The wife of a Marine helicopter mechanic killed in the crash of an MV-22 Osprey in December 2000 has sued manufacturers, claiming they knew the helicopter’s design was defective.

Karen Runnels of Morven, in South Georgia, filed the lawsuit in Fulton County State Court on Tuesday.

Staff Sgt. Avely Runnels, 25, was killed with three other Marines on Dec. 11, 2000, when the Osprey they were flying in crashed on a night training fight near Jacksonville, N.C.

Ospreys have been grounded since the North Carolina crash, which occurred eight months after an Arizona crash killed 19 Marines. Four Ospreys have crashed, leading many critics to contend that the aircraft is dangerous.

In October, Boeing and Bell Helicopter settled a lawsuit filed by the family of Lt. Col. Keith Sweaney, who also was killed in the North Carolina crash, agreeing to pay more than $1 million.

The latest suit names Osprey manufacturers Boeing Corp., and Bell Helicopter Textron, BAE Inc. and four of its divisions, as well as 12 contractors who worked on the craft’s design and assembly.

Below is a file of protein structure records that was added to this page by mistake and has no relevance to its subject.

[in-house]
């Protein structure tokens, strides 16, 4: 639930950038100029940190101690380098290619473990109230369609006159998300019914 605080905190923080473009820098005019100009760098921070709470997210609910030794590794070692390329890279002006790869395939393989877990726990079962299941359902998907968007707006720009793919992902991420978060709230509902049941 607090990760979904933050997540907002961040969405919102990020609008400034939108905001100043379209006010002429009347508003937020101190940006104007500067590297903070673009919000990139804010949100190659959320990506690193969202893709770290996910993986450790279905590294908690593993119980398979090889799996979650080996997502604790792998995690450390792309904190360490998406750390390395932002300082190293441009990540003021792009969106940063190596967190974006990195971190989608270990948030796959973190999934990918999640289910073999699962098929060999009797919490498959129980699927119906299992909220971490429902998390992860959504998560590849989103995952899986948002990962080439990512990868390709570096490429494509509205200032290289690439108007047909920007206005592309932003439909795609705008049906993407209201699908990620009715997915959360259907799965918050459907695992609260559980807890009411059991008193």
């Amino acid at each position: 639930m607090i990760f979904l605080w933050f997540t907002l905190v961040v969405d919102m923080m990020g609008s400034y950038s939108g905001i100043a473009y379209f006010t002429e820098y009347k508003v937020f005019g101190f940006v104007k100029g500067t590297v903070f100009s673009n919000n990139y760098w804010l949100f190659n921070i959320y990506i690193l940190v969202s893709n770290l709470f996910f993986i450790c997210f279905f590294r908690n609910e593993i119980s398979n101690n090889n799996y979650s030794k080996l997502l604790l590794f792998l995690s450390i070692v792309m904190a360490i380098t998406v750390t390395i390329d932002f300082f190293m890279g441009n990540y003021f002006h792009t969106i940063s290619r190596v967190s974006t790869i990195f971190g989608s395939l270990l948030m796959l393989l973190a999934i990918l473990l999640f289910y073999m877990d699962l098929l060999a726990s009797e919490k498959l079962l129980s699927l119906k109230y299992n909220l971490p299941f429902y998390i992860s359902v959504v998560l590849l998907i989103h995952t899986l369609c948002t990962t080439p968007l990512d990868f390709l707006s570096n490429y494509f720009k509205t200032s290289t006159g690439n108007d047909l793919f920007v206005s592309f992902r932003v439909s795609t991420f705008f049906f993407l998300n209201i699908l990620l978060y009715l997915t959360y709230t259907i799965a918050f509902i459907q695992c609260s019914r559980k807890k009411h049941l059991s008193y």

Spokesmen for Boeing and Bell Helicopter said their companies had not seen the suit and were not prepared to comment on it.

Runnels has said she does not want to settle out of court in hopes the public can learn more about the manufacturer’s role in the deaths, said Jere Beasley, Runnels’ attorney.

“She wants the public to know that these deaths could have been prevented,” Beasley said Wednesday.

The lawsuit seeks unspecified damages and compensation for the cost of Avely Runnels’ funeral.

On Wednesday, a Marine Corps spokesman said Osprey test flights are scheduled to resume next month.



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